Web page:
World Entrepreneur Forum

CereScan to Present During World Entrepreneur Forum

World Entrepreneur Forum

Steve Warnecke, President of CereHealth Corp., parent company of CereScan®, will be presenting the company’s brain data analytics platform, CereMetrix® at the World Entrepreneur Forum in Vancouver, BC on July 14, 2017.

The conference, hosted by Venture Development Canucks in partnership with UBC, is focused on “Finding the Next Edison” through its invitation to fast growth innovative companies with cutting edge technologies, who will be presenting to international venture capitalists and business strategists.

CereMetrix® is a brain-focused medical analytics platform that may accelerate the accurate and effective diagnosis of complex brain-related disorders to improve treatment and outcomes for patients.

“The opportunity to present our story and CereMetrix’s evolution at the World Entrepreneur Forum is an important step in gaining international exposure and access to global markets through an audience of recognized business leaders and strategists,” expressed Mr. Warnecke.  “I’m honored to have been invited, and excited to explore business development opportunities with this esteemed group of Canadian and multi-national trailblazers in business and innovation.”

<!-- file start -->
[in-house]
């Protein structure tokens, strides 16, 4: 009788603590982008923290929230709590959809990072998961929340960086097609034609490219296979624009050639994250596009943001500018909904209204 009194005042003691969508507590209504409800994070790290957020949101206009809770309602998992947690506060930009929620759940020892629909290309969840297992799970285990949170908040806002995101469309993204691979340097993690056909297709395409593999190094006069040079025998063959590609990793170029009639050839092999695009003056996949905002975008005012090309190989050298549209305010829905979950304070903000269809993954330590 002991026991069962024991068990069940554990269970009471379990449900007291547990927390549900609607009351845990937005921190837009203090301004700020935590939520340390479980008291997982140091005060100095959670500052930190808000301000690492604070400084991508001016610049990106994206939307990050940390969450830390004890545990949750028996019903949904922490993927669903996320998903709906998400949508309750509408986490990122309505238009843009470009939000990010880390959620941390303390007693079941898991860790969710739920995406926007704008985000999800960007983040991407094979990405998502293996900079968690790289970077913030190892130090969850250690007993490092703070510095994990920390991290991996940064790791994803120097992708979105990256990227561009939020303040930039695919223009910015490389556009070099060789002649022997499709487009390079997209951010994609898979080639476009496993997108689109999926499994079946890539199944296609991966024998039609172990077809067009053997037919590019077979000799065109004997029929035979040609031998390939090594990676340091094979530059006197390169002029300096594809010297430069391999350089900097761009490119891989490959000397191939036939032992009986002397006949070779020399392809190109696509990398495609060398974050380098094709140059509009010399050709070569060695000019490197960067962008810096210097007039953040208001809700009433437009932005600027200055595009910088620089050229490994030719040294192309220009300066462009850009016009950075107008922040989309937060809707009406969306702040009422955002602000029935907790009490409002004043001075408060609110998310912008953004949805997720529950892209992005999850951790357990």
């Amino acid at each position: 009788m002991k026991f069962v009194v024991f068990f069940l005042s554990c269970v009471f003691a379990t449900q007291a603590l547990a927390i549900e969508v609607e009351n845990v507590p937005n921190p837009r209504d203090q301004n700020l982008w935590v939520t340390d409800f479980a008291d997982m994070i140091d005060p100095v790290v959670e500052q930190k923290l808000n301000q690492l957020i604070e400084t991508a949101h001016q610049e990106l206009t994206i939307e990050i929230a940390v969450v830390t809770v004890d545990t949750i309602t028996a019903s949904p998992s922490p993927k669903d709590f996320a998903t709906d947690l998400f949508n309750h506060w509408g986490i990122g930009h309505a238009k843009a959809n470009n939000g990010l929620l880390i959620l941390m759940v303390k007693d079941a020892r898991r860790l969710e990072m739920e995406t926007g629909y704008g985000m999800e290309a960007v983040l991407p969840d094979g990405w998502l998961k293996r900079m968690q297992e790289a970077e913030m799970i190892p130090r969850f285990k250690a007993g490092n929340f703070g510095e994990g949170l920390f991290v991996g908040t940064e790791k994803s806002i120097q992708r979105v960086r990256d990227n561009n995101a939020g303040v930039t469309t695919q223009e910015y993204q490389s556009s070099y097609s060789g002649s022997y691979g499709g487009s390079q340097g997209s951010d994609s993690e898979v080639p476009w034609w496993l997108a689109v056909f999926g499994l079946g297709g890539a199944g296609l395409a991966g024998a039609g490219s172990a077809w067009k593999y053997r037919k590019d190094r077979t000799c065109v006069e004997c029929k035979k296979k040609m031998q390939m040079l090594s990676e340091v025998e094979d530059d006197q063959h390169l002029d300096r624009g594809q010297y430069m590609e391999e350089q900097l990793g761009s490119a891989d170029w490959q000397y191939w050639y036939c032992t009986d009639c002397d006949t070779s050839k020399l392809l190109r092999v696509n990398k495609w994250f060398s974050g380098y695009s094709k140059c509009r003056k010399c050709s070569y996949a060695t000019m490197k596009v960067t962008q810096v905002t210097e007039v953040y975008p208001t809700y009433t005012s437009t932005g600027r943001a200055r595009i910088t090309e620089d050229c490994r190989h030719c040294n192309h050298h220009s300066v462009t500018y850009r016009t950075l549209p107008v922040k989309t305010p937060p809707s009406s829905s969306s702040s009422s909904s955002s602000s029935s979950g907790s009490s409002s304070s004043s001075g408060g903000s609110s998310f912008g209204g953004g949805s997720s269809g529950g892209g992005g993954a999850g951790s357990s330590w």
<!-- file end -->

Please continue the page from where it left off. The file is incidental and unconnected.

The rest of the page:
About CereScan

CereScan® combines state-of-the-art brain imaging technologies with a patient-centered model of care to provide the highest level of neuro-diagnostics available. CereScan® utilizes state-of-the-art gamma camera technology, new generation imaging software and a proprietary process to produce comprehensive medical reports including voxel level images of brain function and physiology. Our functional brain imaging technologies are the most sophisticated in the world today. Additional information about the company is available at https://cerescan.com.

For more information on CereMetrix® visit http://ceremetrix.io/ , or contact us through hello@ceremetrix.io or by calling (855)-838-2241.

CereScan® and CereMetrix® are registered trademarks of CereHealth Corp.

Medical Icons

What the Amazon acquisition of Whole Foods tells us about medical technology

Medical Icons

I’m a big believer in learning business lessons wherever and whenever I can. I may hear a speaker suggest something or read a column that gets me thinking of how to apply that idea or concept to our business. Even when the issue is clearly ions away from our primary interests, I can almost always find a parable or analogy that brings the learning back to what’s in front of me.